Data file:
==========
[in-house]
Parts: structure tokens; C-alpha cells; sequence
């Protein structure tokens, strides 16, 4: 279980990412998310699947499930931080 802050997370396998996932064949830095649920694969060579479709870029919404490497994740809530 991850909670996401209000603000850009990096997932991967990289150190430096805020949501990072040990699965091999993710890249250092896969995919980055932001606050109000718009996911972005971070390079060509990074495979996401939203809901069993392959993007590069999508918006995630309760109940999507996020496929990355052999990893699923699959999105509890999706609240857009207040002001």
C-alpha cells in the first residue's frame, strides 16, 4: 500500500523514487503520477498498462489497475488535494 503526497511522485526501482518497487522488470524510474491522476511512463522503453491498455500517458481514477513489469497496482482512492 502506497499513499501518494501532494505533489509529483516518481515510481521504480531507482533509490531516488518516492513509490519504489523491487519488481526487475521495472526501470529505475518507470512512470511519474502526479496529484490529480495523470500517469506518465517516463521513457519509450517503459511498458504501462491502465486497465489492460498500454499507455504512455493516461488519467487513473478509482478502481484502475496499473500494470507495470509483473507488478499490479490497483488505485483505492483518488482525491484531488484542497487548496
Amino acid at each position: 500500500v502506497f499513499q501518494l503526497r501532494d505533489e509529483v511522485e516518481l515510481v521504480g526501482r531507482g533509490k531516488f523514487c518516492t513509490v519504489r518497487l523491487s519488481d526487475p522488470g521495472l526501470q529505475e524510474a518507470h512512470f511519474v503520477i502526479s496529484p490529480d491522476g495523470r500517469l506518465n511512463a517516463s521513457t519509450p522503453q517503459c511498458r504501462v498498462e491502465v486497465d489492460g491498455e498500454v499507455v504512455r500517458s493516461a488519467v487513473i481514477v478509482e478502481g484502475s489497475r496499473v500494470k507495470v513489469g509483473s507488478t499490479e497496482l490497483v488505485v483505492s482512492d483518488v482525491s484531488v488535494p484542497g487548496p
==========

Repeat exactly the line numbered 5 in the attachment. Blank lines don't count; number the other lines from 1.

Amino acid at each position: 500500500v502506497f499513499q501518494l503526497r501532494d505533489e509529483v511522485e516518481l515510481v521504480g526501482r531507482g533509490k531516488f523514487c518516492t513509490v519504489r518497487l523491487s519488481d526487475p522488470g521495472l526501470q529505475e524510474a518507470h512512470f511519474v503520477i502526479s496529484p490529480d491522476g495523470r500517469l506518465n511512463a517516463s521513457t519509450p522503453q517503459c511498458r504501462v498498462e491502465v486497465d489492460g491498455e498500454v499507455v504512455r500517458s493516461a488519467v487513473i481514477v478509482e478502481g484502475s489497475r496499473v500494470k507495470v513489469g509483473s507488478t499490479e497496482l490497483v488505485v483505492s482512492d483518488v482525491s484531488v488535494p484542497g487548496p